The text of Ray Bradbury's 1950 short story entitled "The Veldt" provides many clues as to why Wendy and Peter focus their attention on the African veldt.
Bradbury's story is futuristic, imagining a time when houses do everything for the inhabitants. In this case, the HappyLife Home cooks, cleans, bathes, entertains, and takes care of every aspect of daily living. The children have a nursery that reads their thoughts and brings their imaginations to life, complete with three-dimensional visuals, smells, and sounds. Lydia and George Hadley have catered to their children's whims in every way. When they become concerned about the nursery, they divulge the children's obsession with it to the reader. Consider this exchange between George and Lydia, in which George is asking his wife to lock the nursery:
“And lock the nursery for a few days until I get my nerves settled.”
“You know how difficult Peter is about that. When I punished him a month ago by locking the nursery for even a few hours — the tantrum be threw! And Wendy too. They live for the nursery.”
“It’s got to be locked, that’s all there is to it.”
Later, George is reflecting on his decision to purchase the HappyLife Home system and thinking about how it works. He hints as to why Wendy and Peter would be conjuring an African veldt—they are thinking about revenge and death.
"Remarkable how the nursery caught the telepathic emanations of the children’s minds and created life to fill their every desire. The children thought lions, and there were lions. The children thought zebras, and there were zebras. Sun — sun. Giraffes — giraffes. Death and death. That last. He chewed tastelessly on the meat that the table had cut for him. Death thoughts. They were awfully young, Wendy and Peter, for death thoughts. Or, no, you were never too young, really. Long before you knew what death was you were wishing it on someone else. When you were two years old you were shooting people with cap pistols."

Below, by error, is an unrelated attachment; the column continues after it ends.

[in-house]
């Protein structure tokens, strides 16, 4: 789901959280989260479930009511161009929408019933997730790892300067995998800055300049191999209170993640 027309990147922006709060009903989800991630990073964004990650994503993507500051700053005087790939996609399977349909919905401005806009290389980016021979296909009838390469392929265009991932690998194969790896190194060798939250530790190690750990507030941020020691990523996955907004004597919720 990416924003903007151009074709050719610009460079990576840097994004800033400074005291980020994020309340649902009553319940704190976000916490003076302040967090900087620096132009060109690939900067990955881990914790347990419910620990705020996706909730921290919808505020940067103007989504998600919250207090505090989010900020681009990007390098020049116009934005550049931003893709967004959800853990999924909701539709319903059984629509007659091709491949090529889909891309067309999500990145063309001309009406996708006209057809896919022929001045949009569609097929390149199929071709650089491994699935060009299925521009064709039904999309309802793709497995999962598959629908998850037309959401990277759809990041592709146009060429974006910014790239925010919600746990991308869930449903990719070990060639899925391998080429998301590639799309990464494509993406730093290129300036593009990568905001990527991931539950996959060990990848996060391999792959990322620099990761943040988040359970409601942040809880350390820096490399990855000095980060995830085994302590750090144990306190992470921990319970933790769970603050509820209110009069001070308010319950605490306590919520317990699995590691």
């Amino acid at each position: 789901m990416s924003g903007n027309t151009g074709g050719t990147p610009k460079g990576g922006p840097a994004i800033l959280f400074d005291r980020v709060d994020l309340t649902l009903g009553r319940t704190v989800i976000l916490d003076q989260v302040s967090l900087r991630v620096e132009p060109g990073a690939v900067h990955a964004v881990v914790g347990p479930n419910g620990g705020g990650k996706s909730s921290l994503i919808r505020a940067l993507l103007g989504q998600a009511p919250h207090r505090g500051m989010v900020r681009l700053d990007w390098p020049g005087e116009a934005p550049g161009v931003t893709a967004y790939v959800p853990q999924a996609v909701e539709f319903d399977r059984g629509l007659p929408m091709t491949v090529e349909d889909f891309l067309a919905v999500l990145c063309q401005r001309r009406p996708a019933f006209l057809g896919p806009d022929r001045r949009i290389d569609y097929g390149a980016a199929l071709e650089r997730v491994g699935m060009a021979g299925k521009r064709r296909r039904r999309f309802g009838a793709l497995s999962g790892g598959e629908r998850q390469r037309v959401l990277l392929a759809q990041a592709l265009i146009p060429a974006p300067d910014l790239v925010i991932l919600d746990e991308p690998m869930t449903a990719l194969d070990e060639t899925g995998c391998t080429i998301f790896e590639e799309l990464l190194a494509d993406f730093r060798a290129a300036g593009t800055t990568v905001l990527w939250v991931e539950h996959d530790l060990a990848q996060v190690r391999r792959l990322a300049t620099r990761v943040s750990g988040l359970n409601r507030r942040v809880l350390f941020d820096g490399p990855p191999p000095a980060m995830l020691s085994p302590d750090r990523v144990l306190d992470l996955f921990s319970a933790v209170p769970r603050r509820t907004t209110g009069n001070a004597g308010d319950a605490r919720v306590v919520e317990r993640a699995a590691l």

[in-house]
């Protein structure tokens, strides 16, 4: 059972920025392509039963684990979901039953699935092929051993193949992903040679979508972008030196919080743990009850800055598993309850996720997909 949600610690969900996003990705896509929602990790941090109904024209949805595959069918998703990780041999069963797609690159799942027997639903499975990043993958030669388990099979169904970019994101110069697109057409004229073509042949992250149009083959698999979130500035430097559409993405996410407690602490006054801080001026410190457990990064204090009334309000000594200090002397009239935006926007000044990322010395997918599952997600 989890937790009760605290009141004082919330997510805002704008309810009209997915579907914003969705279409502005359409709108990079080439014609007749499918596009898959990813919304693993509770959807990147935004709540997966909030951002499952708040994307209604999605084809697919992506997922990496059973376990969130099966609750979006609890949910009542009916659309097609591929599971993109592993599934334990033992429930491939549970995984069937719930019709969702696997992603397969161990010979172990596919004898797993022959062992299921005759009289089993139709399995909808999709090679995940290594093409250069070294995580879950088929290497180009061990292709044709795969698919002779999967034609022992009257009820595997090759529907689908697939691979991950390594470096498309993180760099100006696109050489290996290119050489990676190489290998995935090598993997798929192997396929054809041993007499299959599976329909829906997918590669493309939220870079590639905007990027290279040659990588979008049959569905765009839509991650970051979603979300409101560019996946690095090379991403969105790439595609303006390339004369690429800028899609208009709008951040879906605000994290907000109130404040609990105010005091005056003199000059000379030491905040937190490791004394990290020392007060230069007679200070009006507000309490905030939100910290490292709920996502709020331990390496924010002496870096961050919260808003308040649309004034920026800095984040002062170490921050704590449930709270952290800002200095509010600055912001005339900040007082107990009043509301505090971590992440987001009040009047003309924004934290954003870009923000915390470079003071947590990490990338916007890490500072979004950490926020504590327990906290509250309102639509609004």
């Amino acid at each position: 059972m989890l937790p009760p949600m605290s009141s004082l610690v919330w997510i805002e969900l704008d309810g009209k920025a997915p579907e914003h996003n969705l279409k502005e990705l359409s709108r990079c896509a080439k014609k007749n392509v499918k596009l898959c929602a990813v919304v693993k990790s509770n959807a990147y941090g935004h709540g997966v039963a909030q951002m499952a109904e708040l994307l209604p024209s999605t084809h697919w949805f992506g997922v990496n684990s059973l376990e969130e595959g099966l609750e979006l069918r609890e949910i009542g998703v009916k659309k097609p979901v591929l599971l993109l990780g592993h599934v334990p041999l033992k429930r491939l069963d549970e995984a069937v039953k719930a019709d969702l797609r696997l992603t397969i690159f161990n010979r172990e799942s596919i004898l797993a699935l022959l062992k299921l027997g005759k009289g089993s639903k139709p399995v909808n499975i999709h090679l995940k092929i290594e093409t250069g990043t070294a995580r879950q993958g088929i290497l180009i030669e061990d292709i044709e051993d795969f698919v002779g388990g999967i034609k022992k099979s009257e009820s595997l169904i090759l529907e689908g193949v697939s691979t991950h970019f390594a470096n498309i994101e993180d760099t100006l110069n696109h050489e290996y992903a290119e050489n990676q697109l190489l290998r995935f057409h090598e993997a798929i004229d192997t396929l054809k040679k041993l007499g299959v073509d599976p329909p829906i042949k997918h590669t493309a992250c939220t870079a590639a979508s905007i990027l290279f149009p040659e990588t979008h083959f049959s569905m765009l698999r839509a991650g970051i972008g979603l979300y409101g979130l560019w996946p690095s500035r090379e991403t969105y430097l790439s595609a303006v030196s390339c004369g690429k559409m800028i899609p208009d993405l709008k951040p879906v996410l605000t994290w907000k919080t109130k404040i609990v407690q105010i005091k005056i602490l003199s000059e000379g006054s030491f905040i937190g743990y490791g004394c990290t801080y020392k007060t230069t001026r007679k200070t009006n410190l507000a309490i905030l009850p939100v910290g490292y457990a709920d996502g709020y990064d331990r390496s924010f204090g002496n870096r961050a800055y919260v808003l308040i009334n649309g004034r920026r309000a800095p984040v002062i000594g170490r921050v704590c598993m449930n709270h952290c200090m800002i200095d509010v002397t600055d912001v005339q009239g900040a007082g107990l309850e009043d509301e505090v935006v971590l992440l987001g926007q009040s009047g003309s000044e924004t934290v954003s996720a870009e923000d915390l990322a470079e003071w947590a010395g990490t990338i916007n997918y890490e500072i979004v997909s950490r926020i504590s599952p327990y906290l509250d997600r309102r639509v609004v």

George and Lydia begin reflecting on the things that have gone wrong. George repeats a proverb that says children are like carpets—they must be stepped on occasionally. He reflects that he and his wife have never lifted a finger to correct their children. He admits to his wife that the children have become insufferable, and points to several examples in which they as parents had to say no for safety reasons. Their children's requests have become more and more outrageous. The parents call in a psychologist who explains that the purpose of the room is to analyze children's neuroses and then provide treatment. His recommendation is to immediately close the nursery and bring the children to him every day for treatment.
But Wendy and Peter have become addicted to the nursery, and virtually estranged from their parents. They know that their parents are the only thing that stands between them and the nursery. They have set a trap to dispose of their parents in the nursery, in an African veldt.